As a result, the 26-year-old Naval air mechanic, formerly with Haarlem, became the first Dutchman to play for a professional English team. The inside-left scored, too, netting a noteworthy three times in two games: 5-2 versus the Robins, 8-0 against Aldershot. Sadly, his commanding officer blocked any further appearances.
Similarly, in summer 1945 an FA Services XI side featuring Hardwick, Soo, and imminent Chelsea signing Tommy Lawton toured Europe including neutral Switzerland and encountered ‘a 14-stone Swiss airman named [Willi] Steffen – one of the best backs I [Lawton] have ever seen’. The Chelsea connection soon meant the 20-year-old would come to the Bridge for the first post-war season, 1946/47, and win plenty of admirers.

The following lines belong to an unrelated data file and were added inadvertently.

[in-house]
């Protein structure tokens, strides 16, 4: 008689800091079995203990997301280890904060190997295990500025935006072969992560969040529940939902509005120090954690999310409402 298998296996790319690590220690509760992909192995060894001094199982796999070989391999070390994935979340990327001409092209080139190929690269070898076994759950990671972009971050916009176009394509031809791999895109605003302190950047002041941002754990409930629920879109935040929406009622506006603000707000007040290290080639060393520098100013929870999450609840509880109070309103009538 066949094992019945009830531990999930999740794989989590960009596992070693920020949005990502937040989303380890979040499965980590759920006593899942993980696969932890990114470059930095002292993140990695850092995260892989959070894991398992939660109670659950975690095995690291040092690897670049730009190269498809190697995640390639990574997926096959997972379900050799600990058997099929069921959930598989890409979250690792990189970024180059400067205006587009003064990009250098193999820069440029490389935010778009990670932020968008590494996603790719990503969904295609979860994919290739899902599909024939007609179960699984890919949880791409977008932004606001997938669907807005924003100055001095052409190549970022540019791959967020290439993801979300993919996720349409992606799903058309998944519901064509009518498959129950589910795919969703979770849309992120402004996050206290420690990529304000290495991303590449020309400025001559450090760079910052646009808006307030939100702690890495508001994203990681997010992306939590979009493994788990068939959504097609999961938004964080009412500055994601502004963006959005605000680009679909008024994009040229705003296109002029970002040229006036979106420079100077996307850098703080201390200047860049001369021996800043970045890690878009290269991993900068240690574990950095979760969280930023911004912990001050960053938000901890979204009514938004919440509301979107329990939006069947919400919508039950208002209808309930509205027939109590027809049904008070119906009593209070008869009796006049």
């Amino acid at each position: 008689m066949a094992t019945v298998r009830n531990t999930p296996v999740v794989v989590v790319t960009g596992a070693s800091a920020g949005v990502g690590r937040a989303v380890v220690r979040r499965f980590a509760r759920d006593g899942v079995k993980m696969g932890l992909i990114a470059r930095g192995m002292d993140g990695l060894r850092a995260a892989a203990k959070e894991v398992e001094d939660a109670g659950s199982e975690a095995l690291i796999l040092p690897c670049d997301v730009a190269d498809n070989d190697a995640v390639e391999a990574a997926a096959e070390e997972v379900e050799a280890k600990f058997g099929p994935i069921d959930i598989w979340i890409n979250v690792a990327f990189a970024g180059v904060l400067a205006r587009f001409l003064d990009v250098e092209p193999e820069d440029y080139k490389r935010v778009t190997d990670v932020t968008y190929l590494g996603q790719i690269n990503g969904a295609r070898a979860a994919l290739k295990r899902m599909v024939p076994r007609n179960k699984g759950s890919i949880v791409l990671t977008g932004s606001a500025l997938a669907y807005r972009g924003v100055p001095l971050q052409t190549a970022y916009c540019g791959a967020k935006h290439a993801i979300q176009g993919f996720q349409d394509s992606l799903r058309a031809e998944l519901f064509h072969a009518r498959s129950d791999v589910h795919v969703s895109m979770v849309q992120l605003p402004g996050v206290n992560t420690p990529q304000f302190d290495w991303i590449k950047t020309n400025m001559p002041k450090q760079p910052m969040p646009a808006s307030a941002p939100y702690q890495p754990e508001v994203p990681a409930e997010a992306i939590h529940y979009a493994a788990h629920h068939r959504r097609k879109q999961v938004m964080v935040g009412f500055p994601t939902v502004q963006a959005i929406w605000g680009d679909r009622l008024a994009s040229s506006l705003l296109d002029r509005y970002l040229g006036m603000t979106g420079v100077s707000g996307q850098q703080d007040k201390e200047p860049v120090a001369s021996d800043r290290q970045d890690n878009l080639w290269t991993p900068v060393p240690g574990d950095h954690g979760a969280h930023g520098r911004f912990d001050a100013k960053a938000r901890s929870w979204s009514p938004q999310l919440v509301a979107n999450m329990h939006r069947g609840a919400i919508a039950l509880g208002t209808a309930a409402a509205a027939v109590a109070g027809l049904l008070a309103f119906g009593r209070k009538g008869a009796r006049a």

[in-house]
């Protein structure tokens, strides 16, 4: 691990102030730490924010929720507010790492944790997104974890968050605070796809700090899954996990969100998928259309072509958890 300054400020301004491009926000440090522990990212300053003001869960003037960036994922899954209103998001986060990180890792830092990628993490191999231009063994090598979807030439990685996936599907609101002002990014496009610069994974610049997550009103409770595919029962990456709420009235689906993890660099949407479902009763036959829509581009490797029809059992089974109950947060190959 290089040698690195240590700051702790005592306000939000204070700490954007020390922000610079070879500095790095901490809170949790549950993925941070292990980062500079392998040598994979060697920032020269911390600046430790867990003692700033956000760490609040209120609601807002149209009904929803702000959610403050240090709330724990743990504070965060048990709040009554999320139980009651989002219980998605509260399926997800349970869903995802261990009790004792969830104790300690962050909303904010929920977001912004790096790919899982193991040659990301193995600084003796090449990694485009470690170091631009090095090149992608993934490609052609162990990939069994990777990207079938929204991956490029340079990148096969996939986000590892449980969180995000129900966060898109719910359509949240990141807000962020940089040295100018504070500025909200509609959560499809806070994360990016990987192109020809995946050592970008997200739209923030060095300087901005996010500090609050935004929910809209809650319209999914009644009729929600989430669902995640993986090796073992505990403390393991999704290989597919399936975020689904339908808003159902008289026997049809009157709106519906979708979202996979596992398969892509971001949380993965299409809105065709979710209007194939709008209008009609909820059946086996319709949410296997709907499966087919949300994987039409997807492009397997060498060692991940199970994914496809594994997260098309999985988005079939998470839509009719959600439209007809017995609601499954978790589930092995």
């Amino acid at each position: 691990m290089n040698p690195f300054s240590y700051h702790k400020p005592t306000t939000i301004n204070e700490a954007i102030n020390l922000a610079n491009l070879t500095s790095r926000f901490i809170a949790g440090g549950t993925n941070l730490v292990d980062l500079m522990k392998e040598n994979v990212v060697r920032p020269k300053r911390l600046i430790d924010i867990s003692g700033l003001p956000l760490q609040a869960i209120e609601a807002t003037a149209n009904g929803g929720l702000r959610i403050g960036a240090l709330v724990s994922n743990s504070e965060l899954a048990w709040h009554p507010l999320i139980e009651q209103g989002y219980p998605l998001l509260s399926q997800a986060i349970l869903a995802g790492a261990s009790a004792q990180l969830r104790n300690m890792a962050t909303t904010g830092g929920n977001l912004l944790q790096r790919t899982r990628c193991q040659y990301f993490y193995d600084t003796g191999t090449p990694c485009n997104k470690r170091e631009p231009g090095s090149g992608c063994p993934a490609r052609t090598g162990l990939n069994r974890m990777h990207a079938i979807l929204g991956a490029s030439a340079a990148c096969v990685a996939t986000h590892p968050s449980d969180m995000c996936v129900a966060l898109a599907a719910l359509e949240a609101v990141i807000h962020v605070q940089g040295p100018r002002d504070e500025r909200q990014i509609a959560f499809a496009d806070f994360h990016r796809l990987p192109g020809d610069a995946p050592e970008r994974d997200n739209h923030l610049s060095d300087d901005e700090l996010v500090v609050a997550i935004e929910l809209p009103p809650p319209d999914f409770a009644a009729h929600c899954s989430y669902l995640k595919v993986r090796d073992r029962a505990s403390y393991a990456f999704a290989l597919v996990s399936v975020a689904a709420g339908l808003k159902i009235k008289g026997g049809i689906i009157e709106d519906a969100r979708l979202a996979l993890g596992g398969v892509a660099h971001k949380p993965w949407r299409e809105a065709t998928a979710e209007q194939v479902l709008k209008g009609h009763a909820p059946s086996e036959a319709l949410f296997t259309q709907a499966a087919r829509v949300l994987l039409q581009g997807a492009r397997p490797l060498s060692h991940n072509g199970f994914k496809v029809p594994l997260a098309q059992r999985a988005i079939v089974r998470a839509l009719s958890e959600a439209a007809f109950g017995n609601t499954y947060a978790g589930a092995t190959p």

Many guests seemed to fall for the magic of the club. When he was posted away from London in November 1944, popular Hearts and Scotland forward Walker wired a typically courteous message to Stamford Bridge: ‘To wish you all continued success. Hope to read big things of you. My stay was short but pleasant. Many thanks to all. Walker.’
One fan’s views in the programme spoke for many with a tribute to the ‘90-minute player’ and ‘his match-winning qualities’: ‘never spoken to him but I would bet my last “bob” [shilling] that Tommy is the finest type of sportsman and gentleman that ever donned a football jersey.’